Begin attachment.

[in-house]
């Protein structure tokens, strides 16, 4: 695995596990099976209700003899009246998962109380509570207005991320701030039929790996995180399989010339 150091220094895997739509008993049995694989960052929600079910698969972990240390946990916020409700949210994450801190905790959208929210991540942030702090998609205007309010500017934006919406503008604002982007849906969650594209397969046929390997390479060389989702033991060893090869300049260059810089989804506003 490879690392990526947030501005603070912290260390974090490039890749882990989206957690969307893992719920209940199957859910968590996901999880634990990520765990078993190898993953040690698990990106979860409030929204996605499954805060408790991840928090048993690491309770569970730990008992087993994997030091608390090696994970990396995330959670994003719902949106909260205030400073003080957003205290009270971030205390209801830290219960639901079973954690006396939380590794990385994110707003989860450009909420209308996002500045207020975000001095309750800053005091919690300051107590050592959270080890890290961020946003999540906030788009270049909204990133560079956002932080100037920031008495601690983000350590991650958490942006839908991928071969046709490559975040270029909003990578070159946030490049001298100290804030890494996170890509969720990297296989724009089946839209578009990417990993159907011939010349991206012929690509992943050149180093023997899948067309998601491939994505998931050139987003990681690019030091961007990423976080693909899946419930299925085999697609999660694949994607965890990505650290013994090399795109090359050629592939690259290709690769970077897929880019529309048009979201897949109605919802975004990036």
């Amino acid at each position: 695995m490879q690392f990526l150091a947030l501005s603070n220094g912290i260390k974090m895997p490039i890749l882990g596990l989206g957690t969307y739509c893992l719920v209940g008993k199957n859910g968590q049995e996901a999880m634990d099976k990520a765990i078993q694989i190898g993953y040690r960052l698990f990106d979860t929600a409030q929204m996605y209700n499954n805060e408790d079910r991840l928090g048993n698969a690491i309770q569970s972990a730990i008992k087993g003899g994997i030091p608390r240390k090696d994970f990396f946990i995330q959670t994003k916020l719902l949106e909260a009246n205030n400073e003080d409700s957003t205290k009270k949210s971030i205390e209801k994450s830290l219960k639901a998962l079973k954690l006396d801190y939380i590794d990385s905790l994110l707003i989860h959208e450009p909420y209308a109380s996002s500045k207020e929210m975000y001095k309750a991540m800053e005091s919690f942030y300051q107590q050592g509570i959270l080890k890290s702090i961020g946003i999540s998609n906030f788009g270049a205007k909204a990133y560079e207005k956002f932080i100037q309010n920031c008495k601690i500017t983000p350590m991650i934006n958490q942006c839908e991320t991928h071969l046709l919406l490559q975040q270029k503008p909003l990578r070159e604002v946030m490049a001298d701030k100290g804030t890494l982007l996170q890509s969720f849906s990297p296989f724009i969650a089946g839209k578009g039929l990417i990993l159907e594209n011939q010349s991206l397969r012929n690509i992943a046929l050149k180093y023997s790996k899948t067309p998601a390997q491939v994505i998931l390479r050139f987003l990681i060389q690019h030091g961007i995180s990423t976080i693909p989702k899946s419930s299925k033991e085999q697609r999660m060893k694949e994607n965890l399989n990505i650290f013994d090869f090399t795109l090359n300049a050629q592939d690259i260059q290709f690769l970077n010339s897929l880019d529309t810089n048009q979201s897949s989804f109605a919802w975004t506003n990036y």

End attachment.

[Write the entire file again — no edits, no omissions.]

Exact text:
[in-house]
């Protein structure tokens, strides 16, 4: 695995596990099976209700003899009246998962109380509570207005991320701030039929790996995180399989010339 150091220094895997739509008993049995694989960052929600079910698969972990240390946990916020409700949210994450801190905790959208929210991540942030702090998609205007309010500017934006919406503008604002982007849906969650594209397969046929390997390479060389989702033991060893090869300049260059810089989804506003 490879690392990526947030501005603070912290260390974090490039890749882990989206957690969307893992719920209940199957859910968590996901999880634990990520765990078993190898993953040690698990990106979860409030929204996605499954805060408790991840928090048993690491309770569970730990008992087993994997030091608390090696994970990396995330959670994003719902949106909260205030400073003080957003205290009270971030205390209801830290219960639901079973954690006396939380590794990385994110707003989860450009909420209308996002500045207020975000001095309750800053005091919690300051107590050592959270080890890290961020946003999540906030788009270049909204990133560079956002932080100037920031008495601690983000350590991650958490942006839908991928071969046709490559975040270029909003990578070159946030490049001298100290804030890494996170890509969720990297296989724009089946839209578009990417990993159907011939010349991206012929690509992943050149180093023997899948067309998601491939994505998931050139987003990681690019030091961007990423976080693909899946419930299925085999697609999660694949994607965890990505650290013994090399795109090359050629592939690259290709690769970077897929880019529309048009979201897949109605919802975004990036």
């Amino acid at each position: 695995m490879q690392f990526l150091a947030l501005s603070n220094g912290i260390k974090m895997p490039i890749l882990g596990l989206g957690t969307y739509c893992l719920v209940g008993k199957n859910g968590q049995e996901a999880m634990d099976k990520a765990i078993q694989i190898g993953y040690r960052l698990f990106d979860t929600a409030q929204m996605y209700n499954n805060e408790d079910r991840l928090g048993n698969a690491i309770q569970s972990a730990i008992k087993g003899g994997i030091p608390r240390k090696d994970f990396f946990i995330q959670t994003k916020l719902l949106e909260a009246n205030n400073e003080d409700s957003t205290k009270k949210s971030i205390e209801k994450s830290l219960k639901a998962l079973k954690l006396d801190y939380i590794d990385s905790l994110l707003i989860h959208e450009p909420y209308a109380s996002s500045k207020e929210m975000y001095k309750a991540m800053e005091s919690f942030y300051q107590q050592g509570i959270l080890k890290s702090i961020g946003i999540s998609n906030f788009g270049a205007k909204a990133y560079e207005k956002f932080i100037q309010n920031c008495k601690i500017t983000p350590m991650i934006n958490q942006c839908e991320t991928h071969l046709l919406l490559q975040q270029k503008p909003l990578r070159e604002v946030m490049a001298d701030k100290g804030t890494l982007l996170q890509s969720f849906s990297p296989f724009i969650a089946g839209k578009g039929l990417i990993l159907e594209n011939q010349s991206l397969r012929n690509i992943a046929l050149k180093y023997s790996k899948t067309p998601a390997q491939v994505i998931l390479r050139f987003l990681i060389q690019h030091g961007i995180s990423t976080i693909p989702k899946s419930s299925k033991e085999q697609r999660m060893k694949e994607n965890l399989n990505i650290f013994d090869f090399t795109l090359n300049a050629q592939d690259i260059q290709f690769l970077n010339s897929l880019d529309t810089n048009q979201s897949s989804f109605a919802w975004t506003n990036y």